Of all the strange political things that may occur in what will be one of the stranger political years in history, one possibility stands out as the strangest. Donald Trump, who will almost certainly be the Republican presidential nominee, is also facing the possibility of a racketeering conviction that could send him to prison. So, how exactly do you jail a president?
Trump’s most fervent opponents may find themselves disappointed. No one’s going to toss the Donald into some American equivalent of the Black Hole of Calcutta. And as much as people might want to shut him up, no one is going to hold him captive in a bare, dark cell with a Hannibal Lecter mask over his face. On the other hand, Trump’s most fervent supporters could find themselves disappointed as well. Donald Trump probably won’t be a Cooler King, throwing a baseball against the wall like Steve McQueen in The Great Escape, waiting out his confinement so he can get back to delivering sick burns on social media. The reality is likely to be much blander and more prosaic.
To discuss the actual, if still somewhat improbable, circumstances that might meet Trump in prison, I contacted Carlton Larson, a constitutional scholar and the Martin Luther King Jr. professor of law at the University of California, Davis. “I suppose one thing that could happen,” he said, “given the oddness of the situation, is that a trial judge could hold off on imprisonment until all appeals are exhausted. That would allow a dodge.”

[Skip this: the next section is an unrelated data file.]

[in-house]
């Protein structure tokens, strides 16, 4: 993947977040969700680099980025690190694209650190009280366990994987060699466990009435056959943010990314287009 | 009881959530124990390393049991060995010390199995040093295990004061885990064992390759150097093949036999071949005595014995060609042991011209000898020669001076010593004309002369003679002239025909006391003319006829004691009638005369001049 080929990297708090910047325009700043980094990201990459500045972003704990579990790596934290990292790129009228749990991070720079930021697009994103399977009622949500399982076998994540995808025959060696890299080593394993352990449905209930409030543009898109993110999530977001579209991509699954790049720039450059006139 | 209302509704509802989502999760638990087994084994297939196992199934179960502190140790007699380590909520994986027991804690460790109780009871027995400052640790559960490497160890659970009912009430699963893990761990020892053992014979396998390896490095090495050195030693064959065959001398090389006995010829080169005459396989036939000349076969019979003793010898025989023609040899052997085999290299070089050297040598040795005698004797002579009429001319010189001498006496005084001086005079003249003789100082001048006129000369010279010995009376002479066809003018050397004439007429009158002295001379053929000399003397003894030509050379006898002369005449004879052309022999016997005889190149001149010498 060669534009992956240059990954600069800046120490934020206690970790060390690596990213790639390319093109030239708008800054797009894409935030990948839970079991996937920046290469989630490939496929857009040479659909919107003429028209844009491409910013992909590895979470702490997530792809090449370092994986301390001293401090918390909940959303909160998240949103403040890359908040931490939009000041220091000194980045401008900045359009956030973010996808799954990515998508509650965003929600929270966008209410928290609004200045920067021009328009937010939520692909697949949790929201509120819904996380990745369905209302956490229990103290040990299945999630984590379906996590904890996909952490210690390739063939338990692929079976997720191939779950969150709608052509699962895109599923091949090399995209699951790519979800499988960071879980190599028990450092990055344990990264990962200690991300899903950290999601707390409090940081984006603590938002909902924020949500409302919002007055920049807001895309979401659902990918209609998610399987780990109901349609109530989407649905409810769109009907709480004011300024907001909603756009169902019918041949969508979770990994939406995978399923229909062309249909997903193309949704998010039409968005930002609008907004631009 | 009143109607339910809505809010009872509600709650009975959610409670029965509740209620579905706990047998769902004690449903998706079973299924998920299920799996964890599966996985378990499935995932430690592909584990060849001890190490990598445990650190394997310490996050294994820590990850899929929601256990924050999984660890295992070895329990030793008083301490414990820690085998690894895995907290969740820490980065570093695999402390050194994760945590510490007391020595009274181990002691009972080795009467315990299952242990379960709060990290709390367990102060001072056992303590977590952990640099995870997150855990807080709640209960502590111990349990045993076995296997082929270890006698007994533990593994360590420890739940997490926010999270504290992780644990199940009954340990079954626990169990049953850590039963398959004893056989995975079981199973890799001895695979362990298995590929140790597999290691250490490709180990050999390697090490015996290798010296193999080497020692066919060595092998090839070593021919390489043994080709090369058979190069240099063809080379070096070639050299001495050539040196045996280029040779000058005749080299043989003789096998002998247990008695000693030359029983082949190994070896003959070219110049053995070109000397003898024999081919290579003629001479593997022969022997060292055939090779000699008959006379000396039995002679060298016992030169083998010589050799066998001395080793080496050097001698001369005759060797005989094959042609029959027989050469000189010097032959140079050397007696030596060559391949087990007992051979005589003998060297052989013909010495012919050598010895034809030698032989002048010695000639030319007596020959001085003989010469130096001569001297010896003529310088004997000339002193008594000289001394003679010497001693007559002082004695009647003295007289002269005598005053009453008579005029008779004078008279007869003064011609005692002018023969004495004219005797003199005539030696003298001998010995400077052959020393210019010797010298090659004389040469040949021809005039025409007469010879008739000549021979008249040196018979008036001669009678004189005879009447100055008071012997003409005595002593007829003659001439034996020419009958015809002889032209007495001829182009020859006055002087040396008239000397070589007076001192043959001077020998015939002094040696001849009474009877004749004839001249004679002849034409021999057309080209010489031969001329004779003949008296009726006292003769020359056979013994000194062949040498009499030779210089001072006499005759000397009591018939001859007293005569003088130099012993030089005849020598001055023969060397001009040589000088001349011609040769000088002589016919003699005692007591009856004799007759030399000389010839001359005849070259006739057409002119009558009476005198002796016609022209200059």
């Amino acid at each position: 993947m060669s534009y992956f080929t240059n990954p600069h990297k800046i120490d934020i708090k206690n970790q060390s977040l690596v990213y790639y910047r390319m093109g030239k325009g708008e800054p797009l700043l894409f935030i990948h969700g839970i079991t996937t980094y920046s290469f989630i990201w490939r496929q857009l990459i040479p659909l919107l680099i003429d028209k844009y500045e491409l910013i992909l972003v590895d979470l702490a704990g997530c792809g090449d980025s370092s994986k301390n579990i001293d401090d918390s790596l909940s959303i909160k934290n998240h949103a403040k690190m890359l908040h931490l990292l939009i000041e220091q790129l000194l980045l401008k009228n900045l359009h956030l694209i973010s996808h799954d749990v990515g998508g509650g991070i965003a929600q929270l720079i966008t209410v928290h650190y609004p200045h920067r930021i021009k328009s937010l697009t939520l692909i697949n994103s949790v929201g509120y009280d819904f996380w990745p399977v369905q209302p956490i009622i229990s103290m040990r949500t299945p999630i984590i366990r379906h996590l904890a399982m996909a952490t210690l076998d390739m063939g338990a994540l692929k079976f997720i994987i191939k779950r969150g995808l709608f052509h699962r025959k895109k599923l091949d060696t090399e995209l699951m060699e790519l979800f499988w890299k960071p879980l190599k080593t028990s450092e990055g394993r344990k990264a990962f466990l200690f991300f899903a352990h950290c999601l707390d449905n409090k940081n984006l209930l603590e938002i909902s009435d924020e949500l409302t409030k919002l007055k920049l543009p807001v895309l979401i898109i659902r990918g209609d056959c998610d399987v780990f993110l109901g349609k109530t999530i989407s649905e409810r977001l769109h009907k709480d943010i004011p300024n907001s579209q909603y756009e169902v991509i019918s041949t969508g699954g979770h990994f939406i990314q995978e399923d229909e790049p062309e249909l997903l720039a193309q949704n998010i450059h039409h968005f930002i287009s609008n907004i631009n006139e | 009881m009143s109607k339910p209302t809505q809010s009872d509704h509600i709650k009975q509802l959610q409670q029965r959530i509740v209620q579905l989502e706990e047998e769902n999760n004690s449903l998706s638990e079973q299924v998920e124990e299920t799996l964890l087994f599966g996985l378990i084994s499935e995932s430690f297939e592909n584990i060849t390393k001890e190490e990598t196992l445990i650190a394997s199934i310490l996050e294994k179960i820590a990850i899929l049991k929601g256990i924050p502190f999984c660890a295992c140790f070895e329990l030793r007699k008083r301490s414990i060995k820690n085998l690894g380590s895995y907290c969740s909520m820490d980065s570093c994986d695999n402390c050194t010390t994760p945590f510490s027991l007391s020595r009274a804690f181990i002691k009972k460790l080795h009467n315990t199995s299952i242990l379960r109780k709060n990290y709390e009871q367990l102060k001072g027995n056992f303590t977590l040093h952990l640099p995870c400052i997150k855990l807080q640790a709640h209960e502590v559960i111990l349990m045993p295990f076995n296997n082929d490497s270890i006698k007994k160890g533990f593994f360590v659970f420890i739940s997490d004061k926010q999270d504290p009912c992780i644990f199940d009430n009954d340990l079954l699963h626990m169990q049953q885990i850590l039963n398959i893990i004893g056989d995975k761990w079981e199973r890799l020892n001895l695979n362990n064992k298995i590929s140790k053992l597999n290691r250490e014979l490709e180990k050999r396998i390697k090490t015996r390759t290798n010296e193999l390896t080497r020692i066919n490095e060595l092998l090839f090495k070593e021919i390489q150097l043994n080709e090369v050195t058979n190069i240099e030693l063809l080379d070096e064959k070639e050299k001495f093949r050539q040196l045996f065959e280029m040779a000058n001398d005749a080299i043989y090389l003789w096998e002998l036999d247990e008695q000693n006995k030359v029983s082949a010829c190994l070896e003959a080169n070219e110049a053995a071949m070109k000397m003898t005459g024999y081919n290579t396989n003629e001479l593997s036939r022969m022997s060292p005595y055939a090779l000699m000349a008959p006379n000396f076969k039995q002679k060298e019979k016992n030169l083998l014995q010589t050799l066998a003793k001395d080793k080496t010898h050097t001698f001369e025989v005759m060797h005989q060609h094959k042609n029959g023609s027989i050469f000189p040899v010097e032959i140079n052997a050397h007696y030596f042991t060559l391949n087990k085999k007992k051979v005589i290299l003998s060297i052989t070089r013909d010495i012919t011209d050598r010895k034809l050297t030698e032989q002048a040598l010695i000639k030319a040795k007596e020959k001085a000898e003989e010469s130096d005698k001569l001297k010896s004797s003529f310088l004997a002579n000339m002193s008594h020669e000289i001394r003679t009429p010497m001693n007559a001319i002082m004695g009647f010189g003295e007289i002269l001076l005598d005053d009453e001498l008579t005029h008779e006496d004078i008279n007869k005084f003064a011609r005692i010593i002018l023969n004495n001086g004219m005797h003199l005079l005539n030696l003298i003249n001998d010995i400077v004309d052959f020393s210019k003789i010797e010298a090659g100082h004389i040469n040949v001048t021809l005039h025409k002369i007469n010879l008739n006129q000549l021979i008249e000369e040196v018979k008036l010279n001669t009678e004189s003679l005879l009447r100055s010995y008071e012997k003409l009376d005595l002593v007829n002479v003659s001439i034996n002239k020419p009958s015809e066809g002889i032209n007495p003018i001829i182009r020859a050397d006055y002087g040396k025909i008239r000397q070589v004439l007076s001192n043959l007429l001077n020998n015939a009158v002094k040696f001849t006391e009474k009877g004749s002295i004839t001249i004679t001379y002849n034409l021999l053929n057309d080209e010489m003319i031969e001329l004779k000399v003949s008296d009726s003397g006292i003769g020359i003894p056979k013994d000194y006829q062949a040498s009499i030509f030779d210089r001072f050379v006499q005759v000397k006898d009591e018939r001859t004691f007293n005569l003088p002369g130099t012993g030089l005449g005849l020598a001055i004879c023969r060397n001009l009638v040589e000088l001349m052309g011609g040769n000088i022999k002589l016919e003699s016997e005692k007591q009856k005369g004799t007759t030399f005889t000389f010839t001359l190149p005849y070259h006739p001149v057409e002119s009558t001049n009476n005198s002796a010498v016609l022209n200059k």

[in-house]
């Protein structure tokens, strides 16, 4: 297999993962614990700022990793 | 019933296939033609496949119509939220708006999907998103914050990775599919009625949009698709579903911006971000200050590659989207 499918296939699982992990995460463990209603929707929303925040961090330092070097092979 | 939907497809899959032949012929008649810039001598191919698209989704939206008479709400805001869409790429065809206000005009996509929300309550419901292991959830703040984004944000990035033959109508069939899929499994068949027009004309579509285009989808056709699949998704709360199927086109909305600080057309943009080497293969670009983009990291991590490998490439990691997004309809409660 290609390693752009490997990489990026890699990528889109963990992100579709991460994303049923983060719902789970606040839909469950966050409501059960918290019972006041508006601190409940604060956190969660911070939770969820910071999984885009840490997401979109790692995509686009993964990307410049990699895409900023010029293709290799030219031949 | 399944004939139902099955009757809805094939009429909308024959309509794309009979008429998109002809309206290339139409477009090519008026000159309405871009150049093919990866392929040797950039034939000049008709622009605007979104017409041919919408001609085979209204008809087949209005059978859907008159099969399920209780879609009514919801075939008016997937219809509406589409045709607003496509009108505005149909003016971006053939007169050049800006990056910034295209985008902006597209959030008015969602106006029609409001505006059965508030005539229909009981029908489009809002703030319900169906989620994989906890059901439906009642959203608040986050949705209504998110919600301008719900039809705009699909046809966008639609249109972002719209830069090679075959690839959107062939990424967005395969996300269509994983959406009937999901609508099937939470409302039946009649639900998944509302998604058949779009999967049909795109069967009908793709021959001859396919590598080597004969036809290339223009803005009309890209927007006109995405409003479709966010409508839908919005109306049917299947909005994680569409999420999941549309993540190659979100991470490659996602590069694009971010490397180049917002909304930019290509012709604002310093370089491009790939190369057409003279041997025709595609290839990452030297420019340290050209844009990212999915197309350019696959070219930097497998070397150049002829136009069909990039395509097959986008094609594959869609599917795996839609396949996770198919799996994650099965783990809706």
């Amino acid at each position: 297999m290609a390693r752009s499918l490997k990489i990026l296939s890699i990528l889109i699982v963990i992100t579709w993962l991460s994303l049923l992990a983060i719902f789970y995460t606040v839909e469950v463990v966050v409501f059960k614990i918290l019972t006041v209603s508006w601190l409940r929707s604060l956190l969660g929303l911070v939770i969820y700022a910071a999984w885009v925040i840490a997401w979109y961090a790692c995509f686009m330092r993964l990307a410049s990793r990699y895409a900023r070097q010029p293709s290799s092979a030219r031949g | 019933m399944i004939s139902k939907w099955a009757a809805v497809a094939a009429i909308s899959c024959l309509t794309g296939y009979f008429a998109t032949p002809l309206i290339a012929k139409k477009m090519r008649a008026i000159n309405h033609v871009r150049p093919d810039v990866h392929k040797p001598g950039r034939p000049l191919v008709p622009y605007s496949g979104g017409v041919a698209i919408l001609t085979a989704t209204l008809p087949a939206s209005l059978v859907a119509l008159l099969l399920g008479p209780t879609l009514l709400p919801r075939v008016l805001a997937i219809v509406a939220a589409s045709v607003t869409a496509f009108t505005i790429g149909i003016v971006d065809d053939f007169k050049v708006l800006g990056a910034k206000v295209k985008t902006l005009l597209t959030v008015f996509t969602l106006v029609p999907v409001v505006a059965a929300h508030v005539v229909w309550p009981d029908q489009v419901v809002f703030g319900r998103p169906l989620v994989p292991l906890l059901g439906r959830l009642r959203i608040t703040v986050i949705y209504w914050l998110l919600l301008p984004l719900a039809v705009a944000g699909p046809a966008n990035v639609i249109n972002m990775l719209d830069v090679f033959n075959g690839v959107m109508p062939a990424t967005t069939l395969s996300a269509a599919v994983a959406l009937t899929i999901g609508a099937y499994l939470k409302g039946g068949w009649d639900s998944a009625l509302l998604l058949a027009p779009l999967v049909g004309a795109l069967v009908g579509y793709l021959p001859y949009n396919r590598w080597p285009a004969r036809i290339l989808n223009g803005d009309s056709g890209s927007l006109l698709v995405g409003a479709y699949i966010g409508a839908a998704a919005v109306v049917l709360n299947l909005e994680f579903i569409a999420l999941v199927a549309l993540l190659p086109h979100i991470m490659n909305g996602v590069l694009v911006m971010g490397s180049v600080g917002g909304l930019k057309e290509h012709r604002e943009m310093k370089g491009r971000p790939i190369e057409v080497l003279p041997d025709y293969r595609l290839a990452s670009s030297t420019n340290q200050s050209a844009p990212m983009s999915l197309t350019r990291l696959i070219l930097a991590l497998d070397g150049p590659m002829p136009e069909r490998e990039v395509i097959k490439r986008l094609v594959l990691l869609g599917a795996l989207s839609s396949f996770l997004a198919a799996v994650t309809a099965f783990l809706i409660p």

But no one will find that satisfying, Professor Larson said. If Trump does go to a real jail, it will be a minimum-security prison, given that he’s not charged as a violent criminal, as much as some people might wish that to be true. But as he’s a former president, he would require Secret Service protection, which is not only odd, since he’d already be under guard in prison, but difficult to manage physically and administratively. “When the Secret Service is protecting former presidents, I don’t think it’s primarily so the former president doesn’t get killed. It’s so they don’t get kidnapped and kept as hostage. That’s really problematic.”
We’re in somewhat uncharted territory, given that the United States has never jailed a former president. But there’s ample precedent for jailing former heads of state around the world. We’ve even jailed a former president of another country on American soil.
In 2007, the Times of London described life in a Miami prison for former Panamanian dictator Manuel Noriega, who was on the verge of ending his prison sentence because of “good behavior”: “He has spent the past seventeen years in an apartment-style cell nicknamed ‘the presidential suite.’ His accommodation includes two rooms, a television, a telephone and an exercise bike, Noriega having successfully argued that as a ‘prisoner of war’ he deserves special privileges.” It’s not freedom, but that doesn’t sound so bad.